Summer experiences finish faster than you may anticipate, but efficient use of time will help you make the most out of your experience. Request weekly or bi-weekly progress meetings with your research mentor (and the principal investigator if this is not your mentor) to keep your project on track. The project goals and timeline will likely be revised throughout the summer, so constant communication between trainee and mentor is key to efficient time management.

Required and Extracurricular Activities: Many formal summer research programs have a poster exposition at their conclusion. Therefore, it is in your best interest to inform and periodically remind your mentor about this requirement. The poster exposition is an ideal time to showcase what you have accomplished throughout the summer while also giving your mentor a chance to evaluate your understanding of the research. In the event that you are not in a formal summer program (and even if you are), we encourage you to present your work at a local, regional or national meeting if possible.

Additionally, do not be afraid to request meetings with other faculty during your summer. It is important to get exposure to the full spectrum of research and start networking within your field of interest. Begin by requesting short informational interviews early during the summer to increase the likelihood of scheduling interviews. Additionally, these short informational interviews could be the first meeting to future research collaborations or projects!

In summary, we believe early action in completing applications, clear understanding of the research project and your role, identification of project goals and a timeline, continued communication and the trainee’s hard work and determination will ultimately lead to a successful summer research experience despite the short time frame. Additionally, we hope to encourage medical students to actively seek opportunities across the spectrum of scholarly research to receive the training that can help us deliver quality medical care, while also having the tools to understand, dissect and present complex medical research to our future patients.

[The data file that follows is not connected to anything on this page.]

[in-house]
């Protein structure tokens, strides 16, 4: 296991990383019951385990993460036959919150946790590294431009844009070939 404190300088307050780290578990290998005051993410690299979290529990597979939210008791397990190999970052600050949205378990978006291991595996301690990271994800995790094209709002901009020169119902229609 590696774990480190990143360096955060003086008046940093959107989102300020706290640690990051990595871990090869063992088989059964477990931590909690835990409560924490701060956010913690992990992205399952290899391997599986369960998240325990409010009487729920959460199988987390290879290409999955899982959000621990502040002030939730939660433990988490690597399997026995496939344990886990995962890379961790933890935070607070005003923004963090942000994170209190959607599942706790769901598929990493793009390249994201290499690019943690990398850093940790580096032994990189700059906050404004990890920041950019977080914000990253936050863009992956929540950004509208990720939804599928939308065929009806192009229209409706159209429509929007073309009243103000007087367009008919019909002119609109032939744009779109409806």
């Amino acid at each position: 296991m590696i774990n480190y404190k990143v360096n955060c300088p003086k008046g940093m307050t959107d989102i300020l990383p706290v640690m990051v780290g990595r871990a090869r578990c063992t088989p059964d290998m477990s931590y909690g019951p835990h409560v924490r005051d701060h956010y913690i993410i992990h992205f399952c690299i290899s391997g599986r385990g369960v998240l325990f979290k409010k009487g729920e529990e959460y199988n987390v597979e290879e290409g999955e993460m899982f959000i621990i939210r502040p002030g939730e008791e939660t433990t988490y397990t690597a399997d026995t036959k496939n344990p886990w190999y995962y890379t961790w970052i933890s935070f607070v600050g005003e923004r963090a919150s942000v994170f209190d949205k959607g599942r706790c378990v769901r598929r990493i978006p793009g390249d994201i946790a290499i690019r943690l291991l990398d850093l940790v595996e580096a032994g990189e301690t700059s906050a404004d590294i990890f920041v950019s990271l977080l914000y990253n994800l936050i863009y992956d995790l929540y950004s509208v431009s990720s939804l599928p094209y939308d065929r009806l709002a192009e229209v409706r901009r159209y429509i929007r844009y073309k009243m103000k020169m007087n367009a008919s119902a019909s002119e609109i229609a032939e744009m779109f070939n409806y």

Alexandra Willauer Alexandra Willauer (1 Posts)

Contributing Writer

Texas Tech University Health Sciences Center El Paso Paul L. Foster School of Medicine

Alexandra (Ally) graduated from The University of Texas at Austin with a BS in Biomedical Engineering. With a passion for problem solving and integration of multidisciplinary knowledge, she turned her sights from engineering to medicine in order to better serve those in need. She is currently a third-year medical student at Texas Tech University Health Sciences Center Paul L. Foster School of Medicine and a former trainee of the Cancer Prevention Research Training Program at The University of Texas MD Anderson Cancer Center.

Pompeyo Quesada Pompeyo Quesada (2 Posts)

Contributing Writer

Texas Tech University Health Sciences Center El Paso Paul L. Foster School of Medicine

Pompeyo is a fourth-year medical student at Texas Tech University Health Sciences Center El Paso Paul L. Foster School of Medicine. Formerly, he was a medical student researcher at The University of Texas MD Anderson Cancer Center in the department of clinical cancer prevention. He is a former trainee of the medical student summer fellowship program at Memorial Sloan Kettering Cancer Center and of the Cancer Prevention Research Training Program at The University of Texas MD Anderson Cancer Center. He attended The University of the Incarnate Word in San Antonio, Texas where he graduated with a Bachelor of Science in biology with a concentration in neuroscience research.  In his free time, he enjoys playing tennis, salsa dancing, and writing poems.  After he graduates from medical school, Pompeyo will be a Resident-Physician in Otolaryngology-Head & Neck Surgery.